“Chilean films treat first-world problems, but have a lot of local and South American elements,” Arena has argued. “That double-identity makes them comprehensible over the world without their abandoning a Chilean identity.”

One first-world issue is the benefits of globalism, a mainstay of Western-world belief now questioned by Brexit and President Trump’s election victory. Haunted by memories of Pinochet’s dictatorship, Chilean filmmakers have never been so sanguine about progress, or upbeat about human nature.

“Los Perros” suggests that men of principle can collude in political genocide. “In the future, will the working class be like you or me?” a drunken woman lavatory cleaner asks Neruda in Larrain’s film. Like me, says the well-heeled Neruda. It hasn’t come to happen.

“The conflicts in Chilean cinema are compelling tensions found worldwide,” says Matte. “We’ve been taught what to think for so long and now we are thinking for ourselves.”

That could sum up the contemporary zeitgeist.

Some 22 Chilean companies will be presenting their projects at the Cannes Film Market. Here are some of the full-length fiction projects from their roster of features, documentaries and shorts:

Director: Claudio Marcone & Liu Marino
Prod. Cos.: Tantan Films/ Lucho Films
Logline: This drama revolves around a bored writer married to a retired military man whose only respite is her long-distance affair with a painter.

Director: Matías Lira
Prod. Co.: Ocio Films
Logline: Based on real events, Lira’s film centers around a Japanese astronomer named Morita who finds a kindred spirit in a transgender man named Jesse. One night, Morita is murdered, leaving his unfinished research behind while Jesse fights for justice; in development.

The Desert Bride
Director: Cecilia Atan & Valeria Pivato
Prod. Co.: Ceibita Films
Logline: Un Certain Regard entry from a pair of first-time filmmakers, the romantic road movie stars Paulina Garcia as a live-in maid in Buenos Aires whose life changes when she meets El Gringo (Claudio Rissi) while trekking across the desert.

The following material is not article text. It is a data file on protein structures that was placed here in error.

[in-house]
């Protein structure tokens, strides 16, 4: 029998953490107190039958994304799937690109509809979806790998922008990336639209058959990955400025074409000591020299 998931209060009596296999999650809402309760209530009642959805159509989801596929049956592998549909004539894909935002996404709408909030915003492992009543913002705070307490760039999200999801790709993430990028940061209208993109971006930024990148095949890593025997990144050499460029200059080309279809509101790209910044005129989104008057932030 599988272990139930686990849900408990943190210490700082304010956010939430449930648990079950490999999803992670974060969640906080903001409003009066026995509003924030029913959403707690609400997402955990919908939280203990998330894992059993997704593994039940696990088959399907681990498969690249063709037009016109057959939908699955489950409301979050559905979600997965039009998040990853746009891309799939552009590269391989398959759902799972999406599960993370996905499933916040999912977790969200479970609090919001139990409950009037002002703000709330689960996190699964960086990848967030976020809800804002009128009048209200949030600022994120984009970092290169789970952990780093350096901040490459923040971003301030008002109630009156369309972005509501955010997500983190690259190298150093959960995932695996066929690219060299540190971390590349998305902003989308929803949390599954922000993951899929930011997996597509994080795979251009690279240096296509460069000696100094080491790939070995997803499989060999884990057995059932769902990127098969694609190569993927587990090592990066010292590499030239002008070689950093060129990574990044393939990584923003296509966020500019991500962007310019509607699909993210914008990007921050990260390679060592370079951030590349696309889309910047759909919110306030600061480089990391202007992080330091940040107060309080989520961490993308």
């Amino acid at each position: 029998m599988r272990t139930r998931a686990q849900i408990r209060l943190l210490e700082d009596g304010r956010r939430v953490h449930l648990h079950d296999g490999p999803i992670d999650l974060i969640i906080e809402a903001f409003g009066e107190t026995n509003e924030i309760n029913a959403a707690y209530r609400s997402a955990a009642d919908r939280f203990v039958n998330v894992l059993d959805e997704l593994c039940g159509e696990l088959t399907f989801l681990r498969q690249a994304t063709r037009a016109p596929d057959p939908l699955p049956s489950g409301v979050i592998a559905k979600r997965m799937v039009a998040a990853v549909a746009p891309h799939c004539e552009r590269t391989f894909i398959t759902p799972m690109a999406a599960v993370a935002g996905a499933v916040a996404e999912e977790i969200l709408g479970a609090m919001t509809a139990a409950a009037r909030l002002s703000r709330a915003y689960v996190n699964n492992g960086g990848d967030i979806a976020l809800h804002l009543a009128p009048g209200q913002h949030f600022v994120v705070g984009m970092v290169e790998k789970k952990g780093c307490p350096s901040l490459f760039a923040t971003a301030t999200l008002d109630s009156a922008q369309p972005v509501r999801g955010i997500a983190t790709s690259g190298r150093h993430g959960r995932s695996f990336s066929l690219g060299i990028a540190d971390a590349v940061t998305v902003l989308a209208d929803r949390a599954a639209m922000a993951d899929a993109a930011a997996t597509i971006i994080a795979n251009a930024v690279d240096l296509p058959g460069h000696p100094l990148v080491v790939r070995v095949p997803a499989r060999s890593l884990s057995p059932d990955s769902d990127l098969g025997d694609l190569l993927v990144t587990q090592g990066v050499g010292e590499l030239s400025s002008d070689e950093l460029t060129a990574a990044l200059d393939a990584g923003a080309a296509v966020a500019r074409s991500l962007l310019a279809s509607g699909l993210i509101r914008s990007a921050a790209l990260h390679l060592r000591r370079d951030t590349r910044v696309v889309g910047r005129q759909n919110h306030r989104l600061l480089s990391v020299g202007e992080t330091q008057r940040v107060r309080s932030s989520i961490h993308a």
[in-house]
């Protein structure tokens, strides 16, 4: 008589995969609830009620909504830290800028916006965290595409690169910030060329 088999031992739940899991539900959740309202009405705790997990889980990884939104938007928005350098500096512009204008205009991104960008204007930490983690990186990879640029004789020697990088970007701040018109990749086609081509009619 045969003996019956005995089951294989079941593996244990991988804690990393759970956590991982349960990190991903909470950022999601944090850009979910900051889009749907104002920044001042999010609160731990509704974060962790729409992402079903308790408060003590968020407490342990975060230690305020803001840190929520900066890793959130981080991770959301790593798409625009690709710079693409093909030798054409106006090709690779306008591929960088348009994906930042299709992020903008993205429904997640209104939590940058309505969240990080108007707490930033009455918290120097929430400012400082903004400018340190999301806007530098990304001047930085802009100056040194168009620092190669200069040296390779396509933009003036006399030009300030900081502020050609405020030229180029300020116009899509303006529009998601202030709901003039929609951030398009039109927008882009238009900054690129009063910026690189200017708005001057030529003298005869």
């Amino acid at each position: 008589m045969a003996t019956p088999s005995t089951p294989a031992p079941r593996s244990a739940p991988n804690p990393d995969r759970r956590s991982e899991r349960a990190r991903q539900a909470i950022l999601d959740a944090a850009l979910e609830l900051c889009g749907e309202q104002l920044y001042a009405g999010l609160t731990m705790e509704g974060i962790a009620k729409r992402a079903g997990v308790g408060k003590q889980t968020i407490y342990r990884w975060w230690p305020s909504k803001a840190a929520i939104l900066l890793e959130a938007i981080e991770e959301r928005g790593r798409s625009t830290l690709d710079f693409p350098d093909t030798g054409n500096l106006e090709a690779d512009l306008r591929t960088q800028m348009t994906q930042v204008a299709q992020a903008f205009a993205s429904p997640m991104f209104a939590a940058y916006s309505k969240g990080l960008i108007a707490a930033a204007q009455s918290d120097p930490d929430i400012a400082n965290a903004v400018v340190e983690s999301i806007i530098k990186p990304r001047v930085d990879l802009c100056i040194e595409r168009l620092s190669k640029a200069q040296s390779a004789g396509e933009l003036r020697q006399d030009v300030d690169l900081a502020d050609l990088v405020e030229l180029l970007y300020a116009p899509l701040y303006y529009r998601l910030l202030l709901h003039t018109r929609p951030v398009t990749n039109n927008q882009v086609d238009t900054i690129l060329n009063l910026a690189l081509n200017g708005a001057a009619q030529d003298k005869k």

The Family

Director: Gustavo Rondon
Prod. Cos.: Avila Films/ Factor RH/Dah Hoel Filmprod/ Cine Cercano
Logline: This Critics’ Week entry — a Chilean, Venezuelan and Norwegian co-production — revolves around a busy young father and his 12-year-old son who roams the violent streets of their working-class neighborhood.

Late to Die Young
Director: Dominga Sotomayor
Prod. Cos.: Cinestacion Prods./Features, Ruda Cine, Circe Films
Logline: Sotomayor’s follow-up to her acclaimed feature debut “Thursday ’til Sunday” revolves around three children in a remote village who face a forest fire that threatens their sense of place. In post.

Los Perros
Director: Marcela Said
Prod. Co.: Jirafa
Logline: Said’s follow-up to her critically acclaimed debut “The Summer of Flying Fish” premieres at Critics’ Week. This drama concerns a bourgeois 40-year-old woman who is confronted by her own family’s dark past when her beloved horseback-riding instructor is suspected of war crimes during Pinochet’s regime.

Director: Eitan Loi
Prod. Co.: Santa Cruz Prods.
Logline: Chile’s recycling industry serves as a backdrop to Eitan Loi’s directorial debut where three disparate lives intersect. In post.

Red Poppy
Director: Pablo Berthelon
Prod. Co.: Carnada Films
Logline: Fact-based WWII drama about the rise and fall of Chilean singer Rosita Serrano, accused of being a Nazi sympathizer. German co-producer boarding project at Cannes.

Tunnel 49
Director: David Albala
Prod. Co.: Storyboard Media
Logline: This drama is based on a real event in 1990 when 49 political prisoners escaped from a tunnel that took 18 months to dig; in development.

The Undeniable
Director: Nicolas Guzman
Prod. Co.: Agosto Cine
Logline: Based on a true story set in the ’90s about a divorced socialite who gives tacit approval to her doctor-friend’s inappropriate relationship with her 11-year-old daughter, until they are exposed.

The Wrath Of July
Director: Juan Elgueta
Prod. Co.: Valvula Films
Logline: After 20 years in Germany, a Chilean documentary filmmaker returns home, where he inadvertently gets involved in the conflict between an indigenous tribe and authorities. Seeking co-producers.

Anna Marie de la Fuente contributed to this report.